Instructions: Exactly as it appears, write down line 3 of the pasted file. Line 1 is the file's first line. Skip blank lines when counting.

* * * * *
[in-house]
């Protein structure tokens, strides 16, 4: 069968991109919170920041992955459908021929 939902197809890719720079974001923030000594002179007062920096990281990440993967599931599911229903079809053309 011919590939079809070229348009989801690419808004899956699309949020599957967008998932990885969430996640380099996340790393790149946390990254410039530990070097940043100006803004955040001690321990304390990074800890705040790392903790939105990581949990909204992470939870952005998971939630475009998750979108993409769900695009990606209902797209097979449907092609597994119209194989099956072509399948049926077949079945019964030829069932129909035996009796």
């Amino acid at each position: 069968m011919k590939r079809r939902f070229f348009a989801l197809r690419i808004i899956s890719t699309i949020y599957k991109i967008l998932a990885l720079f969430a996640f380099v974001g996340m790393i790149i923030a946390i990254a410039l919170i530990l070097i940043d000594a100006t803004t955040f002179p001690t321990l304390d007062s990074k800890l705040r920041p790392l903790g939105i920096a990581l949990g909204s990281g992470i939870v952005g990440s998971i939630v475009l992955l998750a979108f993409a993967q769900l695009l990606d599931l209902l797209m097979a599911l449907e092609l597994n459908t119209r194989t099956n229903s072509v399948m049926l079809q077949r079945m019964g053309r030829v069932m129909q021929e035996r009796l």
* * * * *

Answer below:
């Amino acid at each position: 069968m011919k590939r079809r939902f070229f348009a989801l197809r690419i808004i899956s890719t699309i949020y599957k991109i967008l998932a990885l720079f969430a996640f380099v974001g996340m790393i790149i923030a946390i990254a410039l919170i530990l070097i940043d000594a100006t803004t955040f002179p001690t321990l304390d007062s990074k800890l705040r920041p790392l903790g939105i920096a990581l949990g909204s990281g992470i939870v952005g990440s998971i939630v475009l992955l998750a979108f993409a993967q769900l695009l990606d599931l209902l797209m097979a599911l449907e092609l597994n459908t119209r194989t099956n229903s072509v399948m049926l079809q077949r079945m019964g053309r030829v069932m129909q021929e035996r009796l």